Tuesday, September 20, 2011

Changing Landscapes

They say we humans don't like change. I don't know about that. I think it all depends on what we call it. If we call it "graduation," "birth of a baby," "marriage," "promotion," "finding the Lord," and similar life-altering events, we don't call it "change." We label it what it is and rejoice! We accept what comes with it. We may dread the new and growing bills that come with the birth of a baby, but we accept those new responsibilities that are part of the baby-package. Whatever we call it, we seldom call it "change," though that's what it is.

But just let that "change" be something like new hymnals at church, the closing of favorite businesses, empty buildings on Main Street, shifting populations, disease, divorce, death, or anything else that makes us long for "the good old days," or pine wistfully for "the way things used to be"... those things we don't like, can't accept, wish would go away...those are "changes" and we buck against them.

Everyday brings each of us a mixture of blessings and not-blessings, positives and negatives. Changes. Our life's landscape will look one way when we wake up and look somewhat differently when we go to bed. For good or bad, there will be changes. Sometimes I think God's a little too busy planting weeds in places I want roses. OK, I know God doesn't "plant" weeds, but He does allow them to grow in our gardens.

And my landscape changes.

Thursday of last week a great cyber-buddy and melanoma warrior died. I found out Saturday morning. Saturday evening I learned another cyber-buddy and melanoma warrior was in a coma. Sunday morning before leaving for church, I learned she, too, died. Sunday afternoon my husband and I found ourselves taking a very long, scenic route from church to a district meeting and drove past where my grandparents' house used to stand. I knew that landscape had changed. I had not seen the change. Until now. Sunday afternoon. Two deaths right on top of each other and now this visual.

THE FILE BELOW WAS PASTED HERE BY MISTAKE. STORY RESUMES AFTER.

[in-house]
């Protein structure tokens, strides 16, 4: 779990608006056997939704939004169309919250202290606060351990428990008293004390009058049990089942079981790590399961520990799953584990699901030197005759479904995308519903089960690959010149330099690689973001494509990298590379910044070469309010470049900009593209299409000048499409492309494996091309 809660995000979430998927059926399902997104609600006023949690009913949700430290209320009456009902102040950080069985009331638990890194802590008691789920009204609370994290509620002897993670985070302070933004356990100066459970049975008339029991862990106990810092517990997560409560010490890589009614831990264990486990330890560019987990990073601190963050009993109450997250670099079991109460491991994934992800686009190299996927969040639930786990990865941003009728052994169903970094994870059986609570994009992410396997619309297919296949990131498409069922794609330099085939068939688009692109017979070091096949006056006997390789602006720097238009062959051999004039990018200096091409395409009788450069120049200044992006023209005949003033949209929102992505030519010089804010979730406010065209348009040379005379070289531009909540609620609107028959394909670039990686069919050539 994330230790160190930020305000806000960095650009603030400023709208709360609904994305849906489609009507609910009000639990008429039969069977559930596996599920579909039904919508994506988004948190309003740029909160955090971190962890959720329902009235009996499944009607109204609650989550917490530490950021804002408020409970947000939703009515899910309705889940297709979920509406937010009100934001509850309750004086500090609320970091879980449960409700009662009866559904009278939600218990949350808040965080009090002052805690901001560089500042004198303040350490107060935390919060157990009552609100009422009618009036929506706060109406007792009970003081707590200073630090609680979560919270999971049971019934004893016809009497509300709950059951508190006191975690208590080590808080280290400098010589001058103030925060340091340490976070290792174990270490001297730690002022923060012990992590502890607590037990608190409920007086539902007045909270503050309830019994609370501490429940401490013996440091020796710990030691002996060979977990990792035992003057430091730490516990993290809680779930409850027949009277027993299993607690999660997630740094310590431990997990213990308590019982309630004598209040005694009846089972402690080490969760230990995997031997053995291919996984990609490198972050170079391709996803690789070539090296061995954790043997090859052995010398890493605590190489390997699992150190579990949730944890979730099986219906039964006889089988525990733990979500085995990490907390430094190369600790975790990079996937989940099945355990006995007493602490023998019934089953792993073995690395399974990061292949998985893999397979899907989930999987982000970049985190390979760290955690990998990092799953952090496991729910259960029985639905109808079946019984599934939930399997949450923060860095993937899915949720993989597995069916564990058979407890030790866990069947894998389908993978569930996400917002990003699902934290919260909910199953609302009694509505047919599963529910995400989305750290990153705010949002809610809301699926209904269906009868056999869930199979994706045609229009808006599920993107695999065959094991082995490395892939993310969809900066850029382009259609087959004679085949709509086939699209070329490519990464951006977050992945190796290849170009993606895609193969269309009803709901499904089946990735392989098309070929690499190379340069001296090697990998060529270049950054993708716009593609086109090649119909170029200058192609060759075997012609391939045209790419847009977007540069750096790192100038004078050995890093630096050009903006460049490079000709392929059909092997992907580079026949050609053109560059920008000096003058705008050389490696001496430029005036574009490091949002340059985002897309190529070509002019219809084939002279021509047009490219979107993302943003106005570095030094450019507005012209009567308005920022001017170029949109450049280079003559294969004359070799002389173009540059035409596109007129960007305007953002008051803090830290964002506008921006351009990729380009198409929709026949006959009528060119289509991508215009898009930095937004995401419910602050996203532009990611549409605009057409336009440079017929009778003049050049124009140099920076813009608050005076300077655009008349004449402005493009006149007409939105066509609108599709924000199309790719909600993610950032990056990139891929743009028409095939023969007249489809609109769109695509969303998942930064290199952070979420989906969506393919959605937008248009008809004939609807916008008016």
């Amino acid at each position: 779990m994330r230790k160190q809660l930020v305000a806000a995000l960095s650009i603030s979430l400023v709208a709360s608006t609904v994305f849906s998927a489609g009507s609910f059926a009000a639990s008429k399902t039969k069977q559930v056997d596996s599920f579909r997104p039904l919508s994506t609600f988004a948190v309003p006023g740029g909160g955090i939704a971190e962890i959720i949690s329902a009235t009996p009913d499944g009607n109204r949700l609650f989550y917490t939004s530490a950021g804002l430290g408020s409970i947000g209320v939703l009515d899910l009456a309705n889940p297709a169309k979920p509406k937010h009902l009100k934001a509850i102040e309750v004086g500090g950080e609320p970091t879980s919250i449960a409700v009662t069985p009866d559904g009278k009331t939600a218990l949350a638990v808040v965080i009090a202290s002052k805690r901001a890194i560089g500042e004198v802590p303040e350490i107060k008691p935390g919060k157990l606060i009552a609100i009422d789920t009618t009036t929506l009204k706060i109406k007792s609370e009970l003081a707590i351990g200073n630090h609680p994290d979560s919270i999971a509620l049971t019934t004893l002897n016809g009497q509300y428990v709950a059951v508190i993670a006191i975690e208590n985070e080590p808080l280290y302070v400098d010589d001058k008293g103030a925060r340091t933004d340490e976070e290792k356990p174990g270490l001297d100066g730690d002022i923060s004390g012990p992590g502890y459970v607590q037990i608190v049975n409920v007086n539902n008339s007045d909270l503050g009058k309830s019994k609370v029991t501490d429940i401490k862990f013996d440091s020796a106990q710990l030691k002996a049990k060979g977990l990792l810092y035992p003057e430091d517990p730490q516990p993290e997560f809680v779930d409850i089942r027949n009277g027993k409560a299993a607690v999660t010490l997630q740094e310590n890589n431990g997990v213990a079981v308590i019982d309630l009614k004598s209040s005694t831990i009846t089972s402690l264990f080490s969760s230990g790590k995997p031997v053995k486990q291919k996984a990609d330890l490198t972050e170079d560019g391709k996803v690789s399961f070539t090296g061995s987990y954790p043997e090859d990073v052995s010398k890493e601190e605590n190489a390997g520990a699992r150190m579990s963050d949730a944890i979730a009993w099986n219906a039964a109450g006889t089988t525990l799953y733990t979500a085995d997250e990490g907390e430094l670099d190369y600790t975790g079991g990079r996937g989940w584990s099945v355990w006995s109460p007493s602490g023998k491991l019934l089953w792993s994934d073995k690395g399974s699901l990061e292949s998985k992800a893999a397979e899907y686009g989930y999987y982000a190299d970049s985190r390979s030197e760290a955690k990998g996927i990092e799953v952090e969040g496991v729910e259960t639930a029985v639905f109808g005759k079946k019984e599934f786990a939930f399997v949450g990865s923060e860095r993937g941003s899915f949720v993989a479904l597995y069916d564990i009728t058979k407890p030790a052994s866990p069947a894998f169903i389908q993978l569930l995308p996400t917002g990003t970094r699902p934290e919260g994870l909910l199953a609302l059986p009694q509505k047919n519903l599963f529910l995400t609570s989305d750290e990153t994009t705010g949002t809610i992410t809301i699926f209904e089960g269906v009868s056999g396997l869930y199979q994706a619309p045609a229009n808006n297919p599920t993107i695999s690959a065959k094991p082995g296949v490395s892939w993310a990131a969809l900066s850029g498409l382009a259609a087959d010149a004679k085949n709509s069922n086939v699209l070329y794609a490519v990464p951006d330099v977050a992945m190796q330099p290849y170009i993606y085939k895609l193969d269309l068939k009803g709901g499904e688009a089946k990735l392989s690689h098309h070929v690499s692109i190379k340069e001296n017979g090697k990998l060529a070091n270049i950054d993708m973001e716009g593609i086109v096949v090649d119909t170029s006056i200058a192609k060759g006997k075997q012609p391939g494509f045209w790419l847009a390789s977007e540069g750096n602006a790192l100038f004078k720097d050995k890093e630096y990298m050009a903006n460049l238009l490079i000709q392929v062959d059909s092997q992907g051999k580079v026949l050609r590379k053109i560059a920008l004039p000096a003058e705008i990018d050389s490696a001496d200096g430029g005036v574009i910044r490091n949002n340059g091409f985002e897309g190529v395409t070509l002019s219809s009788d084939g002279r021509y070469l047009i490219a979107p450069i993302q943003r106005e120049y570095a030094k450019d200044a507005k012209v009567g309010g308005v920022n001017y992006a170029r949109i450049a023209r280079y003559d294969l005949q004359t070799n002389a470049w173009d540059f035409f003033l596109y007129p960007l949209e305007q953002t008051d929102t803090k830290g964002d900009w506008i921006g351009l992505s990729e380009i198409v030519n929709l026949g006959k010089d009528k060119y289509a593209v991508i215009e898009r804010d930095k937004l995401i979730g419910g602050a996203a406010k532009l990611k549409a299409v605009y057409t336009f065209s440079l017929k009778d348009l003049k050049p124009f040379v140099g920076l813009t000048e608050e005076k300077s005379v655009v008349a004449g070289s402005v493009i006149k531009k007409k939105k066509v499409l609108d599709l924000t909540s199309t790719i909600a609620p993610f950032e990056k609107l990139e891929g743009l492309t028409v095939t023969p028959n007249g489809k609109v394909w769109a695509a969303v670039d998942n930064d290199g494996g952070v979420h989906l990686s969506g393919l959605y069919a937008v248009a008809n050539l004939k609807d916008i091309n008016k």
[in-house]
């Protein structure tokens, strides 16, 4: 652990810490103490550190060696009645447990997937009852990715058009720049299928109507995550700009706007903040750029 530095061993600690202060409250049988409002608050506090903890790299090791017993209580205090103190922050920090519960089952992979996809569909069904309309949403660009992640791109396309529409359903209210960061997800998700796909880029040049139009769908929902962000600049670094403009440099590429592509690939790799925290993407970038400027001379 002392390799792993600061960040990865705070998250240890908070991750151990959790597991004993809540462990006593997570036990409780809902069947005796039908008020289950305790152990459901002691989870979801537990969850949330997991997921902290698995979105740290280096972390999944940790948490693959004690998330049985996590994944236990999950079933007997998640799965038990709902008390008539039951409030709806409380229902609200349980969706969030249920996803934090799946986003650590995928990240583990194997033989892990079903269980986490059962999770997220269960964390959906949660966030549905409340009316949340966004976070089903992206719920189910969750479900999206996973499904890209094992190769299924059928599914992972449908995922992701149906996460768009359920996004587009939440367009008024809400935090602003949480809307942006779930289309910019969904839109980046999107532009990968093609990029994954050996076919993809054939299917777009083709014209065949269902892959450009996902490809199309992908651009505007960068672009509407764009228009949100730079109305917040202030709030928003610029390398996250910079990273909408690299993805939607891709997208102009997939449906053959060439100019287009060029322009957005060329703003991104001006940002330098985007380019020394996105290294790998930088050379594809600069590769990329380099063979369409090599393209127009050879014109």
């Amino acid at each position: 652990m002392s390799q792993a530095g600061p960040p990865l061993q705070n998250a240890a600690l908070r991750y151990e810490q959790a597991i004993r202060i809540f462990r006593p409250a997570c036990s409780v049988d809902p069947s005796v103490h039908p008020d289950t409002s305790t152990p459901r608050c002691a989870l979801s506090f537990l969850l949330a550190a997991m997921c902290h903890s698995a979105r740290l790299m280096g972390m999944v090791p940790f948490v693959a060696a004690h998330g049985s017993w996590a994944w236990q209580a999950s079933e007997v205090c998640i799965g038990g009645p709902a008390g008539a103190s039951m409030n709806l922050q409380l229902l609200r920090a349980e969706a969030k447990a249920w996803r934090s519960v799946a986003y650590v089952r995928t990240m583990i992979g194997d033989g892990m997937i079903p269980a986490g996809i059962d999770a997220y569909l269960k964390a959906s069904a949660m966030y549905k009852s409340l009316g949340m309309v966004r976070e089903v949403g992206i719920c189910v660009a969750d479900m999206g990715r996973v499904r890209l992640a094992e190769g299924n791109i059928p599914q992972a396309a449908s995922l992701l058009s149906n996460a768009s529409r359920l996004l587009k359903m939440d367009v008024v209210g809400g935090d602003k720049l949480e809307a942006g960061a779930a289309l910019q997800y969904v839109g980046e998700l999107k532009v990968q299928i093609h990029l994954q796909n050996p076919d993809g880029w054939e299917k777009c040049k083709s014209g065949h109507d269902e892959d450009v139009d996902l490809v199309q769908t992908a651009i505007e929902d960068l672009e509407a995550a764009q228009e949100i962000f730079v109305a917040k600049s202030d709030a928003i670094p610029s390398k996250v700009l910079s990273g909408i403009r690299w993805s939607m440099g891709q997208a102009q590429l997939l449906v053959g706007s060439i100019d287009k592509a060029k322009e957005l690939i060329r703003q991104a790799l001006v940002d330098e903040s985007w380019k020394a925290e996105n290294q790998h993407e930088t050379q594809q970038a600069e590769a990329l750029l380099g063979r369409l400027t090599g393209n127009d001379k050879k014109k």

It had been a two-story house. Nothing to write home about. Nothing that made passers-by ooo and ahhh. But my Granddaddy, a logger and sawmill man, had cut the floorboards himself from heart pine. My Grandma was so proud of her floors! It was a good, solid, sturdy home they raised their four children in. As their family grew to include children-in-law and grandchildren, that was the gathering place Sunday afternoons for Grandma's pot roast. Too many memories to share here but we all have those treasured places. Every time anyone left from a visit, Grandma and Granddaddy would stand at their porch door and wave until the car got on the road.

When you pulled into their driveway from the highway, you drove straight a short ways and then looped around a tree. Grandma's crepe myrtles lined the far side. The crepe myrtles are still there. You can still see the loopy driveway and that single tree in the center, there's the small shed out back, the grapevine in the side yard, a great big tree where the front corner of the house was...no house. No floors. Tears though. Plenty of tears. I knew it was going to be torn down. But seeing the changed landscape wasn't the same as "knowing" the landscape would change.

Time marches on. Things change. Life changes. Landscapes do too. I cannot change "change." Rats!

But as I ponder, I give thanks because for a landscape to "change" it had to be there in the first place and be something precious. We don't cry over changes that suit us. Something had to have existed worth crying over. And something did. People did. Had it not been for the people who occupied that house, I wouldn't be here and neither would chunks of our family tree. Grandma's trees still stand.

And we are its limbs.

And I am grateful.

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